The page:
Early trees, including elm, alder, cedar and birch, may be causing those with allergies to seek help a few weeks earlier than normal, Dr. Stanley Fineman with Atlanta Allergy and Asthma previously told Channel 2 Action News.
Channel 2 meteorologist Karen Minton also tweeted about Tuesday’s high pollen count.
“1125 particles of pollen per cubic meter of air in the past 24 hours. Atlanta did not reach 4 digit pollen count until March 25th in 2018,” she wrote. “The rain the next few days will help wash some of it out of the air.”
The story below was originally published on April 9, 2016.
World Allergy Week
The World Allergy Organization observes World Allergy Week in April. In 2016, the theme was “Pollen Allergies – Adapting to a Changing Climate.”
“Data show that carbon dioxide levels in the atmosphere are increasing which leads to overall warming trends; plants are producing more pollen which results in more pollen in the air and therefore increased allergen exposure,” the organization said.
Here in Atlanta, if pollen season seems to be getting worse, it’s because, well, it is.
“Data show that the pollen allergy season is arriving earlier but is not ending earlier,” said Atlanta allergist Dr. Stanley Fineman, who sits on the board of the World Allergy Organization. “Each year is different. We are seeing a longer season mostly because of warmer temperatures.”
Extreme pollen counts came early this spring in Atlanta — one expert calls them “gargantuan, off-the-charts count levels” — causing an earlier, longer and more miserable allergy season.
Metro Atlanta’s only official pollen counting station, in Marietta, recorded 11 days of extremely high pollen counts in March. In 2015, there was only one.
“But it’s not just the number of days with extremely high pollen counts,” said Dr. Stanley Fineman, an allergist with Atlanta Allergy and Asthma. “It’s how early the spring pollen season began this year.”
Hardwood pollens are the ones that get you in the spring. (Pine pollen, the yellow-green dust that looks like some kind of radioactive fallout, messes up your car but doesn’t really trouble your sinuses. But other tree pollens are assaulting you right now; grass pollens start up in summer; weed pollens in the fall.)
Pollen grains tend to be invisible — the largest ones measure about four-thousandths of an inch — so you feel the pollen count in your nose more than you see it with your eyes.
But somebody has to see it.
That’s where the Marietta clinic comes in.
How pollen is counted and measured
Technicians set out a “rotorod sampler” on the roof of the building. The small metal device uses adhesive-coated rods that spin through the air, collecting particles every 10 minutes. After 24 hours, the tech slides the rotorod under a microscope, and there they are: pollen grains of different sizes, shapes and hues, depending on their specific type.
The technician stains them red, to make them easier to see, and starts counting, clicking a handheld counter for each grain. After the tech counts a certain area on the slide, he or she applies a formula to calculate how many pollen grains in this sample would occupy a cubic meter of air.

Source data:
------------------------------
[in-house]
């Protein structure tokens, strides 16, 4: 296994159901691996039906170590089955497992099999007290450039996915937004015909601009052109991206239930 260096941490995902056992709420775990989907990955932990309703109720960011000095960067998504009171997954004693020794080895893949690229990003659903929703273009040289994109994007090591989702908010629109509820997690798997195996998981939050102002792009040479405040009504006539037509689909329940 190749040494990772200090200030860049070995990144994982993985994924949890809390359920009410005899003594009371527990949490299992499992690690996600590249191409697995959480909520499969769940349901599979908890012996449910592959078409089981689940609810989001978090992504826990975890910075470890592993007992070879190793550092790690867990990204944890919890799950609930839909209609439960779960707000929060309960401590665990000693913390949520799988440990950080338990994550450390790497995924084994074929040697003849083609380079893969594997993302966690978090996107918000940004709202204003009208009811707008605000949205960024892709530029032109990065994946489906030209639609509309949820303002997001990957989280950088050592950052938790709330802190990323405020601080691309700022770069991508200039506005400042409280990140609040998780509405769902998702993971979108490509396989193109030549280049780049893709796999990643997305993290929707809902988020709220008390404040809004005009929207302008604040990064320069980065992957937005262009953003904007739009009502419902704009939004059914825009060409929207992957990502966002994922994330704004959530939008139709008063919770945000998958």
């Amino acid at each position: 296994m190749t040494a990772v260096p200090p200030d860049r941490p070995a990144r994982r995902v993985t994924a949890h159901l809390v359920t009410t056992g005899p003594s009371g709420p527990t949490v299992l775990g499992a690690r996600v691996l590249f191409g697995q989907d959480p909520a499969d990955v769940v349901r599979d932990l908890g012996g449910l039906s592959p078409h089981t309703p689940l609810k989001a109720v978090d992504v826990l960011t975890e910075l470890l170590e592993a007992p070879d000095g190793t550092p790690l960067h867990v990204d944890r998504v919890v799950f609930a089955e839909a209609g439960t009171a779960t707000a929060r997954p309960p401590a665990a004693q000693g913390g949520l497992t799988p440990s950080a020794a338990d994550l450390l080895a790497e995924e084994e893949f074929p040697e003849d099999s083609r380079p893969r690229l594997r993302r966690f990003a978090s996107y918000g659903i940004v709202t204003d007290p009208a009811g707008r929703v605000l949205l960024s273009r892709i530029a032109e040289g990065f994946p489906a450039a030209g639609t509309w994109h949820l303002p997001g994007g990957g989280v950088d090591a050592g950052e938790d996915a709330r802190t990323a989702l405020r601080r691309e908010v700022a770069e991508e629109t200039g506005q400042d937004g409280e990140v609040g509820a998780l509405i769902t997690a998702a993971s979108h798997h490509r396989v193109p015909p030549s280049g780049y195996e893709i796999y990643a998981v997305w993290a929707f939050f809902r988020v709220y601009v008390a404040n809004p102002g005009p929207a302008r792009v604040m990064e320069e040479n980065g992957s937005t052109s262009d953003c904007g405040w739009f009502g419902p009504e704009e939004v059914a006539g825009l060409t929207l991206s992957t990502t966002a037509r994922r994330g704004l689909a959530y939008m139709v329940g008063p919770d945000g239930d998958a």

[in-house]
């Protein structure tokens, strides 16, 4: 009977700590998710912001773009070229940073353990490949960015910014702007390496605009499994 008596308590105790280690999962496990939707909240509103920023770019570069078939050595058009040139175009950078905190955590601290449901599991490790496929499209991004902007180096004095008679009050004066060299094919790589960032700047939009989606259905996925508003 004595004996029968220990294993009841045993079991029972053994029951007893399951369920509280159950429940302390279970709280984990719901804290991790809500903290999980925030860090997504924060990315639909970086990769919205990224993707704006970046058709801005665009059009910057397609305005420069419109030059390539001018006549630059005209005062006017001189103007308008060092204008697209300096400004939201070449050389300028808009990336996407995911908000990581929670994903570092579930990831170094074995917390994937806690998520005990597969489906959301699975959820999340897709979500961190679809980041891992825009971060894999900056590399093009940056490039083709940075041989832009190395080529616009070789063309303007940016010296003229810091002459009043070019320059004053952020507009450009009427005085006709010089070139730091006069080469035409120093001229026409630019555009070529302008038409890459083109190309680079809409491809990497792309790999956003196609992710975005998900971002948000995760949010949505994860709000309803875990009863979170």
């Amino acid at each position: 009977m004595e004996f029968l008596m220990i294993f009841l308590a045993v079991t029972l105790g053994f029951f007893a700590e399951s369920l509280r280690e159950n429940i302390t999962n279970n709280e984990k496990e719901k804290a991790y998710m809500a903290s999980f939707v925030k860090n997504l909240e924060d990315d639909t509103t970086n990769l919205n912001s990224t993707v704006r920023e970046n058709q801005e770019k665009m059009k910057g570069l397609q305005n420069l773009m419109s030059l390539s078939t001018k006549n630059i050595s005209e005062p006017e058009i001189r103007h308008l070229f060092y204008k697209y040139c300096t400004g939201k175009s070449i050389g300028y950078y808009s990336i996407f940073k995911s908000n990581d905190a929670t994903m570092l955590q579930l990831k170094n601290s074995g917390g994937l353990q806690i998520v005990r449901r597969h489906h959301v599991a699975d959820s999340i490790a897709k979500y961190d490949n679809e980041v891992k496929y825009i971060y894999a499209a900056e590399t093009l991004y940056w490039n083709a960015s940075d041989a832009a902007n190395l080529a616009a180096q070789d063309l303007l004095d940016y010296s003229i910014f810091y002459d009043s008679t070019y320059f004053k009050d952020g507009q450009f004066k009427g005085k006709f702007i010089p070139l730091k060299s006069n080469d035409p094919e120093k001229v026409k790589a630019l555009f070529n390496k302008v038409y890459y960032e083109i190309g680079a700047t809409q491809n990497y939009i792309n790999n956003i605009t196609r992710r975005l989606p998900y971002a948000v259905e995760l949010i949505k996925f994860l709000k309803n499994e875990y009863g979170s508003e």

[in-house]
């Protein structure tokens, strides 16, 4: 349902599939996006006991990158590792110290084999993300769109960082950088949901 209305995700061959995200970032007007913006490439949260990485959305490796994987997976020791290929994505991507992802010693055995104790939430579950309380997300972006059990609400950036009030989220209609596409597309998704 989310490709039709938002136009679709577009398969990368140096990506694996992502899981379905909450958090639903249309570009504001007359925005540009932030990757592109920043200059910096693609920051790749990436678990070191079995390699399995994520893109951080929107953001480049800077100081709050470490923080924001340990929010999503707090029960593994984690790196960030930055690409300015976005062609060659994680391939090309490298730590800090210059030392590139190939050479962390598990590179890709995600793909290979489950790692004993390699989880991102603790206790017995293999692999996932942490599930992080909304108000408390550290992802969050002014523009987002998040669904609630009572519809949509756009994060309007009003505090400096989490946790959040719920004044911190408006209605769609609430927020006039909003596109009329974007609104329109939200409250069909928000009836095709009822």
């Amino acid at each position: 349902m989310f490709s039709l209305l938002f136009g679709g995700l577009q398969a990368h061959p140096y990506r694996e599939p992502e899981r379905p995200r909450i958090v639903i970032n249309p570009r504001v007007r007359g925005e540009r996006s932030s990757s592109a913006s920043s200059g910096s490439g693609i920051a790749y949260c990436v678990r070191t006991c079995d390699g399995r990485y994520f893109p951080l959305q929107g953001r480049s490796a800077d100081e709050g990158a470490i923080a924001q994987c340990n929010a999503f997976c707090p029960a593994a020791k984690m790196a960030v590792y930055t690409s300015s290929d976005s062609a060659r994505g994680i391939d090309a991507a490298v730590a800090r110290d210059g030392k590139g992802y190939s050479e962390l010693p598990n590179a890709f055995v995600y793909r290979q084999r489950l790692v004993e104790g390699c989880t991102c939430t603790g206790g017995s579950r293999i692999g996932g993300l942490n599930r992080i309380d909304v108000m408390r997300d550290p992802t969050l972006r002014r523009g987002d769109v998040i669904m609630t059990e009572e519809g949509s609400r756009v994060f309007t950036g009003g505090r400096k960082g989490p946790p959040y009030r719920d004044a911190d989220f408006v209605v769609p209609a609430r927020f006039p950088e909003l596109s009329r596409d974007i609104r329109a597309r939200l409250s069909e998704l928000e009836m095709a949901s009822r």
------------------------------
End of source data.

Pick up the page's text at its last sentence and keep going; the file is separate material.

And for 11 days in March, the answer was, way too many.
“The fact that it’s becoming warmer earlier is certainly driving up pollen counts.” said Dr. Steven Harris, director of Asthma and Allergy at Piedmont Healthcare.
Patients with asthma, he said, are in particular danger. Rising temperatures caused by climate change lead to longer allergy seasons, which can ultimately cause more asthma attacks.
Harris said studies also show that emergency visits are tied to high pollen counts.
“Here in Atlanta,” said Harris, “we have gargantuan, off-the-charts count levels. And even when the levels are somewhat lower, we’re still seeing people come in with symptoms.”
These symptoms are often underestimated, said Dr. Jennifer Shih, who specializes in both pediatric and adult allergy and asthma at Emory University. In fact, allergy symptoms can even lead to chronic fatigue, she said. In children, they can cause behavior changes from lack of sleep because they’re not breathing well overnight.
But there’s no single way to avoid the allergies. Common myths like buying locally produced honey or moving to an area with a different climate won’t solve the problem for someone who is genetically predisposed to have spring allergies, the experts said.
Instead, allergists like Fineman recommend testing to find out exactly what a person is allergic to. Then doctors can combat the symptoms through immunotherapy, he said.
Cobb County resident Jimmy Cooper, who had suffered for 15 years of severe spring allergies, found out via allergy testing that he was allergic to all trees, all grasses and all weeds.
“I was absolutely miserable,” said Cooper.
After immunotherapy, which involves a tailor-made extract based on each patient’s specific allergies, Cooper says he found significant relief.
Other ways to combat allergy symptoms include keeping track of the daily pollen count, taking medications appropriately recommended by physicians, wearing a mask outdoors and being cautious of how much time is spent outside during high pollen counts.
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